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Reasons for the turbo damage


Impact damage caused by foreign material entering the turbine housing or compressor housing is clearly visible on the turbine wheel or impeller. Never continue to operate a turbocharger with damaged blades as the rotor balance will be affected and this could impact its service life.


Insufficient oil supply can be attributed to the following:

Re-fitting a turbocharger without adequate priming

Long periods of non-use

Broken or restricted

oil feed pipe

Low engine oil pressure due to malfunctioning lubrication system

Low or no oil in sump

The use of sealants, which can restrict oil flow

Not priming a replacement oil filter with new oil. If this cannot be done then crank the engine with no fuel to establish oil pressure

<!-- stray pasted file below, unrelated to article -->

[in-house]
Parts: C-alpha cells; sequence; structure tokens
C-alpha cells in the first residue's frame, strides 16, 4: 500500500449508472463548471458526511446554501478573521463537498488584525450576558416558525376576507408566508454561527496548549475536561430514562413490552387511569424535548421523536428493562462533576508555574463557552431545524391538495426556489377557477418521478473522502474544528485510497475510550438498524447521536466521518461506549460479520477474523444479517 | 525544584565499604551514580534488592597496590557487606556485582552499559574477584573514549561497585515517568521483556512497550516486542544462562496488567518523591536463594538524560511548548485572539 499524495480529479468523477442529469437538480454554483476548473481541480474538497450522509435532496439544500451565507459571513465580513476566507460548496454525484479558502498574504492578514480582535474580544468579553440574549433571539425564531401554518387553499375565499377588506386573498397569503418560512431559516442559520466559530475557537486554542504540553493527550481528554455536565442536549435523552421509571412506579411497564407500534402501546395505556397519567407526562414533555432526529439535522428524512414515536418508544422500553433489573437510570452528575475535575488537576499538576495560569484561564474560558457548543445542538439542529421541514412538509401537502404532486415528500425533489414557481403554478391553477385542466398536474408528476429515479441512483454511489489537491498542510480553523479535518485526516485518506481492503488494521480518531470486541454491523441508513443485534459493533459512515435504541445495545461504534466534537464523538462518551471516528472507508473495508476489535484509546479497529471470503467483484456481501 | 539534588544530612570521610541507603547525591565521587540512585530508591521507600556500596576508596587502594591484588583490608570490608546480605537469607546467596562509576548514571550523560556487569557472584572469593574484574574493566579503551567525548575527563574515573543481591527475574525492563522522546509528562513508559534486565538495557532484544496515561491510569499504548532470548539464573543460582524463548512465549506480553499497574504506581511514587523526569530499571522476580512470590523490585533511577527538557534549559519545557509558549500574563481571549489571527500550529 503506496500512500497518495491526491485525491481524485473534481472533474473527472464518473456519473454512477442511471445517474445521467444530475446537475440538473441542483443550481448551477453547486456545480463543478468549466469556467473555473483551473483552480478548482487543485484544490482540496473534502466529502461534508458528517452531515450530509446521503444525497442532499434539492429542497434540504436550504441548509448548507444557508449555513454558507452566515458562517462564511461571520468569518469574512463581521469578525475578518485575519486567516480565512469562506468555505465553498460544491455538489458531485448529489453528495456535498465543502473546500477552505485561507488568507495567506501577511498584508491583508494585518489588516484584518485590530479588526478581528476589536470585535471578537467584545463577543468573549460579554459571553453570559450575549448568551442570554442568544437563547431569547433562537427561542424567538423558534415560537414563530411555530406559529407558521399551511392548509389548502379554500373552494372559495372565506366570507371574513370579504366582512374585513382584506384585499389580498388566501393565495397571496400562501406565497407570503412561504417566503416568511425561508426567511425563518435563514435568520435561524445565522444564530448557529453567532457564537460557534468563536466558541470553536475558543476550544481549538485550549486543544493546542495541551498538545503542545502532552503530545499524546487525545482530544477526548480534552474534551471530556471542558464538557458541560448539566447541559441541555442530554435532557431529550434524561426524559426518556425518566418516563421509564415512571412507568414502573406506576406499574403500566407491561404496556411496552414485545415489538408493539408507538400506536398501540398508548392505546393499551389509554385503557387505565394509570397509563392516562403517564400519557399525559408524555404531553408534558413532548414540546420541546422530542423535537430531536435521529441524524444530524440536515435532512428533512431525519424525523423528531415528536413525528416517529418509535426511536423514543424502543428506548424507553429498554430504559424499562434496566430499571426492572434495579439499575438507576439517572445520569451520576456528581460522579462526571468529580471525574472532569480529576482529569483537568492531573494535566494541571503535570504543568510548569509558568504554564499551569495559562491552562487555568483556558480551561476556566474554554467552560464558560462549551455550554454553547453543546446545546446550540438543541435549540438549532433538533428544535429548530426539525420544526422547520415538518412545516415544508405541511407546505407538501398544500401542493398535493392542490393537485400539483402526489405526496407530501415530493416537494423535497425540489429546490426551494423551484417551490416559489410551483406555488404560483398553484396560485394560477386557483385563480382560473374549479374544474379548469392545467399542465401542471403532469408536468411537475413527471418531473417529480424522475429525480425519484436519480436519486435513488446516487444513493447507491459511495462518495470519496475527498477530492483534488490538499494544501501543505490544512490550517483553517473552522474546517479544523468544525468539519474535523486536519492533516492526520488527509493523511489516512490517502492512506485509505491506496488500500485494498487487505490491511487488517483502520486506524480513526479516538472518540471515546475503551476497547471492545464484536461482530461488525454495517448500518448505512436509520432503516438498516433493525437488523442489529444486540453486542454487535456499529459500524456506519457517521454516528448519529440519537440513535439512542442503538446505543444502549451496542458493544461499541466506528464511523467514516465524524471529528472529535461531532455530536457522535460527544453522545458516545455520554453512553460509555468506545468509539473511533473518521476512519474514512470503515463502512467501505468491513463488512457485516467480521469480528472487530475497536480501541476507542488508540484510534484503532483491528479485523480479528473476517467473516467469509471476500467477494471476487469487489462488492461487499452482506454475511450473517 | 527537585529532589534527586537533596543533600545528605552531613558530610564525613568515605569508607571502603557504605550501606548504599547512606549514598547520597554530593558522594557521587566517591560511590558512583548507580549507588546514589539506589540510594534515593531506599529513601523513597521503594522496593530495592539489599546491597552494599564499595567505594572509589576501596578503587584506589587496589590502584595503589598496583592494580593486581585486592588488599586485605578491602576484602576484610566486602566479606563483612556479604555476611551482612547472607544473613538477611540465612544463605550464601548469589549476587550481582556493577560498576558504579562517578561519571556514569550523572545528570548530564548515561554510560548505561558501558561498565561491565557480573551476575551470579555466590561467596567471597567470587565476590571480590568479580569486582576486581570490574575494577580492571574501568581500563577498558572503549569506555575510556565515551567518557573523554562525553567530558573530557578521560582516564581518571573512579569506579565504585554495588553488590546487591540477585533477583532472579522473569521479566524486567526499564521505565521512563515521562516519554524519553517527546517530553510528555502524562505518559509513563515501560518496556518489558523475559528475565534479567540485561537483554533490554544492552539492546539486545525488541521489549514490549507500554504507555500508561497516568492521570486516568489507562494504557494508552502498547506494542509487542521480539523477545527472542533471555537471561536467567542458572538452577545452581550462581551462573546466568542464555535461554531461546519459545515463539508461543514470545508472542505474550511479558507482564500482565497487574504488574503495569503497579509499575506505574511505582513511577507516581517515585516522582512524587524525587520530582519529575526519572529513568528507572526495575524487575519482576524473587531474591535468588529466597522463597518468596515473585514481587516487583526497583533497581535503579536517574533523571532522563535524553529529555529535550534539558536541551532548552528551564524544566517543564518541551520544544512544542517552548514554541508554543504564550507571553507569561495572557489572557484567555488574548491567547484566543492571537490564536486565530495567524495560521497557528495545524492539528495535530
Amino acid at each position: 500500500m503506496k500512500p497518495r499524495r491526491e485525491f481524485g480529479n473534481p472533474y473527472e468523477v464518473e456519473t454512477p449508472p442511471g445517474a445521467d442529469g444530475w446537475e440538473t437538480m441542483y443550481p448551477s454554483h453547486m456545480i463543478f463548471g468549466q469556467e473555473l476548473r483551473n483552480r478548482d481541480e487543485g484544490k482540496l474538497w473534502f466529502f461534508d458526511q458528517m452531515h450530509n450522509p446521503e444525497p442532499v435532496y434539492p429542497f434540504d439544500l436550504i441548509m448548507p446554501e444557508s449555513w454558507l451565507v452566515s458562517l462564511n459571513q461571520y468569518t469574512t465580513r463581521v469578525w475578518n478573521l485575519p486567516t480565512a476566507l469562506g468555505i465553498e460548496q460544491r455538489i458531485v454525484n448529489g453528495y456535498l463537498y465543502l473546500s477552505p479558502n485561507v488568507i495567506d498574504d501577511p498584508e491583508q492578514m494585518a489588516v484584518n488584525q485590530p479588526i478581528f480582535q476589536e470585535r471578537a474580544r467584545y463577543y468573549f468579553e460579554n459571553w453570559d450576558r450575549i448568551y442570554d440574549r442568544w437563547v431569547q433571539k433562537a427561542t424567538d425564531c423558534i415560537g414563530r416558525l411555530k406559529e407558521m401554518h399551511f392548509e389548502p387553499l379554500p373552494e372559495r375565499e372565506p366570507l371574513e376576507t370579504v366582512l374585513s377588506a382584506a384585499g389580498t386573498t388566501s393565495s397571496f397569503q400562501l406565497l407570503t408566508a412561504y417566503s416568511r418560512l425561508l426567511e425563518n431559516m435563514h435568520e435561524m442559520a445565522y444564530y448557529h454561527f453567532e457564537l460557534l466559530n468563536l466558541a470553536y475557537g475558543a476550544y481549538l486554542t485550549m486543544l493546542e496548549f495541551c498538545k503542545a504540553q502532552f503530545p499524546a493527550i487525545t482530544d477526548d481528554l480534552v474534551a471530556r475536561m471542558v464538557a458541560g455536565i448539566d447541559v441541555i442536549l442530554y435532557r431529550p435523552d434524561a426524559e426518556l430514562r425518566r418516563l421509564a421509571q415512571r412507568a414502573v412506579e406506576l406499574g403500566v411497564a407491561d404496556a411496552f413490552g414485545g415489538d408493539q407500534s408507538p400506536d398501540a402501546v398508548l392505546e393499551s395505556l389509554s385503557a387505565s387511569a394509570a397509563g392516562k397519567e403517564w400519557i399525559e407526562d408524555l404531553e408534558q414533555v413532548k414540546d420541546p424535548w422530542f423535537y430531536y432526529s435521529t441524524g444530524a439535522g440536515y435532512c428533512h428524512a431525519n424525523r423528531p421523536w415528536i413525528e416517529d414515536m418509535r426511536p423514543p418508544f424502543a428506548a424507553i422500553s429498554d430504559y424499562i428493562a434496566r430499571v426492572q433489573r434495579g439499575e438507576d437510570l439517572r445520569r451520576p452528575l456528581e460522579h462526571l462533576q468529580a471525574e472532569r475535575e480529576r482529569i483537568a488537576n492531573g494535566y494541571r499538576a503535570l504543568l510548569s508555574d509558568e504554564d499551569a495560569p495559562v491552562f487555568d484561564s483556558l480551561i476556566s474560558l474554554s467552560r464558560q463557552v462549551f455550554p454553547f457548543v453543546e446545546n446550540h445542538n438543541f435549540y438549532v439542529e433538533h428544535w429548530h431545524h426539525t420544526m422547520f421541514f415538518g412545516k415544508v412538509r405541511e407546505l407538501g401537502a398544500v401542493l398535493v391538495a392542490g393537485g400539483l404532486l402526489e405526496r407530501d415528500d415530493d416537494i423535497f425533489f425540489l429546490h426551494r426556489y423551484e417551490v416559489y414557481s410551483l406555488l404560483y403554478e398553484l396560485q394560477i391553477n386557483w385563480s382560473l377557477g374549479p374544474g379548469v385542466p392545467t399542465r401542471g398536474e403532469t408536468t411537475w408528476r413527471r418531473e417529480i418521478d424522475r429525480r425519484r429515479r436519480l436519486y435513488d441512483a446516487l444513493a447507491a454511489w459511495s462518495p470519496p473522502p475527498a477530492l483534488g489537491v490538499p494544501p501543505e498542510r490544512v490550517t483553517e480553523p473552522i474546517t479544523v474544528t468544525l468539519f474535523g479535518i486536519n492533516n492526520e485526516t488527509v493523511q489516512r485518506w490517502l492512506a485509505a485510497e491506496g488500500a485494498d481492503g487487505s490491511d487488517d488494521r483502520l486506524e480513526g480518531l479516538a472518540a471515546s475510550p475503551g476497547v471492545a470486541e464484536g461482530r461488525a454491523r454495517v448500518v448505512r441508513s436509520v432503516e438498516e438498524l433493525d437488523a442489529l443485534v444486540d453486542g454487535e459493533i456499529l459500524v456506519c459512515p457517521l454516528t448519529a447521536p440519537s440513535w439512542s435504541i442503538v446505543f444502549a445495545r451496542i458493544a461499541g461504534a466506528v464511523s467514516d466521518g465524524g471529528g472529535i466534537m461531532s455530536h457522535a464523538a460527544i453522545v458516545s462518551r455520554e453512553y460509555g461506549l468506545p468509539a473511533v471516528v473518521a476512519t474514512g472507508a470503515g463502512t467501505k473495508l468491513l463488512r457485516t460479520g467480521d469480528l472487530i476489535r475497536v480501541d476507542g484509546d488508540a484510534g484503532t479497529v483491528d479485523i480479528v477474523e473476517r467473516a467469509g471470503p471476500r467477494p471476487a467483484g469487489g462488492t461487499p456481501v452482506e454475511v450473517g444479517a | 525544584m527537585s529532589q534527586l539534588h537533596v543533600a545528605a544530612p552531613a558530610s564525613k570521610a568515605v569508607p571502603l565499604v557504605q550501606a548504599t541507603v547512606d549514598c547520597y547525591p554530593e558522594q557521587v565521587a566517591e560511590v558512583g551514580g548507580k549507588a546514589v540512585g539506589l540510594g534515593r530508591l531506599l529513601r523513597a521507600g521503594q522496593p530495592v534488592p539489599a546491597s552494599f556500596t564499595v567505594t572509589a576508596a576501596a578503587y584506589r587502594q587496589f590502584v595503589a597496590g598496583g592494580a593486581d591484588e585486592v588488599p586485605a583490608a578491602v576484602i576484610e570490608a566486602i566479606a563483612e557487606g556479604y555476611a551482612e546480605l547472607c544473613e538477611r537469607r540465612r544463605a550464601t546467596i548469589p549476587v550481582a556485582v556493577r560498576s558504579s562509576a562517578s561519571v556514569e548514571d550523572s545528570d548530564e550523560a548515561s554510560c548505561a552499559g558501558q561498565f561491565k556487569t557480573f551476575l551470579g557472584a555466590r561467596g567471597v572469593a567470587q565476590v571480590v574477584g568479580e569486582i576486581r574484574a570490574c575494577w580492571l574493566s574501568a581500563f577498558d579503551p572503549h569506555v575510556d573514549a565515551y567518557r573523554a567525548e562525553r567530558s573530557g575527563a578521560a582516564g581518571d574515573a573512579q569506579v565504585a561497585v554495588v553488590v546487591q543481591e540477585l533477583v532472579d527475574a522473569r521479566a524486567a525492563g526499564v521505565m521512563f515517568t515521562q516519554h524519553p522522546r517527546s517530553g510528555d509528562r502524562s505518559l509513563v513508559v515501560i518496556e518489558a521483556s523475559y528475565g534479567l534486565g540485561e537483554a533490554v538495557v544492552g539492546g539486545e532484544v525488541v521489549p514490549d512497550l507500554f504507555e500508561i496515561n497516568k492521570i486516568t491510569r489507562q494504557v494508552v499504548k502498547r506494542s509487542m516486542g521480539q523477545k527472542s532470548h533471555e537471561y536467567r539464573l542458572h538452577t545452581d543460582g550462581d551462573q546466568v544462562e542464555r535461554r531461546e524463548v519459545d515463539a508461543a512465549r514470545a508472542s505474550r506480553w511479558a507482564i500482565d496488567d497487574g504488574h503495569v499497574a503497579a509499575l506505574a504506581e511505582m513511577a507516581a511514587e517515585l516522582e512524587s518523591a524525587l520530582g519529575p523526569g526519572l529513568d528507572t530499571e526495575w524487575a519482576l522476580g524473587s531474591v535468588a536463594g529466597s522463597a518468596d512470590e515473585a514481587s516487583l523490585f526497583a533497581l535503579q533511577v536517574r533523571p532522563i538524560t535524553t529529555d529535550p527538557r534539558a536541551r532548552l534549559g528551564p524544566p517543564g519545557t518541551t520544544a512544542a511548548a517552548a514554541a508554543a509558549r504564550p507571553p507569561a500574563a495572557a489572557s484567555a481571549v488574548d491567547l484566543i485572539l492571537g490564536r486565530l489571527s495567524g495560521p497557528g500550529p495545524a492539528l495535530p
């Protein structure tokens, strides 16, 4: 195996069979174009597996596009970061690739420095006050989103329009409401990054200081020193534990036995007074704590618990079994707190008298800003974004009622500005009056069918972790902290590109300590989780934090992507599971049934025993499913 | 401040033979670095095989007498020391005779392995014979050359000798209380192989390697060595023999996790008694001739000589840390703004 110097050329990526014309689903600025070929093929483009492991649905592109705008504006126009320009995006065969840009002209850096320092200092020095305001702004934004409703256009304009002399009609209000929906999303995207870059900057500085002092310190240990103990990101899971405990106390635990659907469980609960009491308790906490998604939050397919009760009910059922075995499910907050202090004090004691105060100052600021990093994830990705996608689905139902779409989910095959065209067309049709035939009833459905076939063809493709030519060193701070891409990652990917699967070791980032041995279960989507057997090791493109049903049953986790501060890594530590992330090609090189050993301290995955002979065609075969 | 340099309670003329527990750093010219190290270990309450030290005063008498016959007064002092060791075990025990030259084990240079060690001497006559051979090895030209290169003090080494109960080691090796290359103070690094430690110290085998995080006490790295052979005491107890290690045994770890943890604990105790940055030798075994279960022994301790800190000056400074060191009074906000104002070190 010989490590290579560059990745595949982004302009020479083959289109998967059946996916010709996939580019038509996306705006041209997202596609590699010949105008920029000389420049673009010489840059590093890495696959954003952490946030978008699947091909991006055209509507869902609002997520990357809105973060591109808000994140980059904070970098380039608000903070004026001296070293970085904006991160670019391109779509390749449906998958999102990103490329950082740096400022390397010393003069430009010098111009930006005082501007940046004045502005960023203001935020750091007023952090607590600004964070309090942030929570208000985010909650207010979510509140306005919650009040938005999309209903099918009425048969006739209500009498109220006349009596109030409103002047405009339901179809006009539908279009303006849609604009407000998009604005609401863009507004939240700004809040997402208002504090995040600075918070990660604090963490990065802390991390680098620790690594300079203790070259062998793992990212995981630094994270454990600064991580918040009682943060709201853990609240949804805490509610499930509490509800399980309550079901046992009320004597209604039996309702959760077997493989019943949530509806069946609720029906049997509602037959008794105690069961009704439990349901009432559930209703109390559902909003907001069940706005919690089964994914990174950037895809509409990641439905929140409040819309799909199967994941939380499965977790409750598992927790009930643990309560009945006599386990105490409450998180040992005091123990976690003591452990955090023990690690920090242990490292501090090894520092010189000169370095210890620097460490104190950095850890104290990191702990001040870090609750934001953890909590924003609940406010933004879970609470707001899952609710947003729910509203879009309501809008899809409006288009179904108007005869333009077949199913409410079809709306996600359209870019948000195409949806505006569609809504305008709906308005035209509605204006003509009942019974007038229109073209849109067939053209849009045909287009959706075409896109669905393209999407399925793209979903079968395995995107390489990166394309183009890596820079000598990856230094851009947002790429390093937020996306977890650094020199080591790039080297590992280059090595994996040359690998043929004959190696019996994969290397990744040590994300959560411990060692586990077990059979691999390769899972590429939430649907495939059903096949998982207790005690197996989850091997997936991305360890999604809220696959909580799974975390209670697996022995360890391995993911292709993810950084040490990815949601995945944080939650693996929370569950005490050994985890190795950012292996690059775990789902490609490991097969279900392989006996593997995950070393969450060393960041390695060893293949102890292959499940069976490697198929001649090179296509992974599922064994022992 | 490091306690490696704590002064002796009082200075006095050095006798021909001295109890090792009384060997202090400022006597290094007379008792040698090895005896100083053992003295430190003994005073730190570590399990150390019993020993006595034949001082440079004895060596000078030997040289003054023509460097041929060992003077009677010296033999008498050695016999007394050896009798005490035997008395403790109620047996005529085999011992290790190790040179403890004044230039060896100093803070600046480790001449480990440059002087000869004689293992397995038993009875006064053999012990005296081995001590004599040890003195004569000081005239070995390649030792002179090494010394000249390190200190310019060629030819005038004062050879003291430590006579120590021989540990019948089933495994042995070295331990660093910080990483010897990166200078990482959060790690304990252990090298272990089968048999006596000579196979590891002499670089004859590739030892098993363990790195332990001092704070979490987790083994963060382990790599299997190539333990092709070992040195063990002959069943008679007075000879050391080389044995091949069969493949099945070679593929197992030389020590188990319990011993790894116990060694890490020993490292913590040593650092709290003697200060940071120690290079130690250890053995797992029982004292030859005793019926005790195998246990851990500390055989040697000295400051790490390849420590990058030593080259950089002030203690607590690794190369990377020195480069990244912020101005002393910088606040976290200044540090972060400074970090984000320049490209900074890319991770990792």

Dirty oil damages the turbocharger by causing heavy scoring of critical bearing surfaces.
To avoid damage, oil and filters should be of a quality recommended by the engine manufacturer. These should be changed when a new turbocharger is fitted and at regular intervals according to the vehicle/engine manufacturers specification.

Dirty oil damage could result from:

Blocked, damaged or

poor quality oil filter

Dirt introduced during servicing

Engine wear or

manufacturing debris

Malfunctioning oil filter

by-pass valve

Degraded lubrication oil


Failure from excessive exhaust temperatures or hot shutdown of engine results in carbon build-up. It is recommended that you idle the engine for two to three minutes to cool the bearing system before shutting down. Turbine end heat soak into the bearing housing results in oil carbonisation and corrosion of the bearing system.

The main damage occurs to the shaft seal ring and grooves, turbine end bearing and bearing housing oil drain cavity blockage.

Carbon build-up can be caused by:

Hot shutdown of engine

Degraded oil quality

carbonising in service

Infrequent oil change intervals causing oil breakdown in service 

Air and gas leaks

Faulty fuel injector


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